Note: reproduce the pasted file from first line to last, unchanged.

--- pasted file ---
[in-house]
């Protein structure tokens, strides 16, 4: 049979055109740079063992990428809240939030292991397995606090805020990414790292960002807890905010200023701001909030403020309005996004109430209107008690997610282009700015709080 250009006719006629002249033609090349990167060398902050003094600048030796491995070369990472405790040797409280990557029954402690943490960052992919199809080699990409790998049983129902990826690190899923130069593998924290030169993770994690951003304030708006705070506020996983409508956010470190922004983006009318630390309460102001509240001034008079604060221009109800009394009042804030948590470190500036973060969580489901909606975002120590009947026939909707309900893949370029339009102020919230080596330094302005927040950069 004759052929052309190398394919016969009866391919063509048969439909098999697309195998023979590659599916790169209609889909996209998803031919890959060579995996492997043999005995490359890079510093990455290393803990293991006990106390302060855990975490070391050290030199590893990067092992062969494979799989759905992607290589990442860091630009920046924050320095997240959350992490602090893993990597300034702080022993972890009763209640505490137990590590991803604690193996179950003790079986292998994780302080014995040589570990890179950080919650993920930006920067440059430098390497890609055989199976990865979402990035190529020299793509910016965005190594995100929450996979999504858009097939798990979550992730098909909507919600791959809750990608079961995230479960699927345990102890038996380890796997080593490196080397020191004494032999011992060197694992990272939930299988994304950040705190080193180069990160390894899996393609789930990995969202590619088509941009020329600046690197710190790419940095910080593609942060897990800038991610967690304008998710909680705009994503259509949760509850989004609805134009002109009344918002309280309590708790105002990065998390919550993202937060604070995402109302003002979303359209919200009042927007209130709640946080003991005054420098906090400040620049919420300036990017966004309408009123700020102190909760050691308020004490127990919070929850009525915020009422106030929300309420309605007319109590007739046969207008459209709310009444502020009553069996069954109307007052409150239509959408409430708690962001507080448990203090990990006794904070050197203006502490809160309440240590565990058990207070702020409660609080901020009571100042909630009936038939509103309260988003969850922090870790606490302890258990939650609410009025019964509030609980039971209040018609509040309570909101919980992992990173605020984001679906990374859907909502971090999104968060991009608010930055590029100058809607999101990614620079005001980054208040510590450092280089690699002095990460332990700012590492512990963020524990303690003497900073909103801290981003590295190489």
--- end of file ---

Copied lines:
[in-house]
């Protein structure tokens, strides 16, 4: 049979055109740079063992990428809240939030292991397995606090805020990414790292960002807890905010200023701001909030403020309005996004109430209107008690997610282009700015709080 250009006719006629002249033609090349990167060398902050003094600048030796491995070369990472405790040797409280990557029954402690943490960052992919199809080699990409790998049983129902990826690190899923130069593998924290030169993770994690951003304030708006705070506020996983409508956010470190922004983006009318630390309460102001509240001034008079604060221009109800009394009042804030948590470190500036973060969580489901909606975002120590009947026939909707309900893949370029339009102020919230080596330094302005927040950069 004759052929052309190398394919016969009866391919063509048969439909098999697309195998023979590659599916790169209609889909996209998803031919890959060579995996492997043999005995490359890079510093990455290393803990293991006990106390302060855990975490070391050290030199590893990067092992062969494979799989759905992607290589990442860091630009920046924050320095997240959350992490602090893993990597300034702080022993972890009763209640505490137990590590991803604690193996179950003790079986292998994780302080014995040589570990890179950080919650993920930006920067440059430098390497890609055989199976990865979402990035190529020299793509910016965005190594995100929450996979999504858009097939798990979550992730098909909507919600791959809750990608079961995230479960699927345990102890038996380890796997080593490196080397020191004494032999011992060197694992990272939930299988994304950040705190080193180069990160390894899996393609789930990995969202590619088509941009020329600046690197710190790419940095910080593609942060897990800038991610967690304008998710909680705009994503259509949760509850989004609805134009002109009344918002309280309590708790105002990065998390919550993202937060604070995402109302003002979303359209919200009042927007209130709640946080003991005054420098906090400040620049919420300036990017966004309408009123700020102190909760050691308020004490127990919070929850009525915020009422106030929300309420309605007319109590007739046969207008459209709310009444502020009553069996069954109307007052409150239509959408409430708690962001507080448990203090990990006794904070050197203006502490809160309440240590565990058990207070702020409660609080901020009571100042909630009936038939509103309260988003969850922090870790606490302890258990939650609410009025019964509030609980039971209040018609509040309570909101919980992992990173605020984001679906990374859907909502971090999104968060991009608010930055590029100058809607999101990614620079005001980054208040510590450092280089690699002095990460332990700012590492512990963020524990303690003497900073909103801290981003590295190489």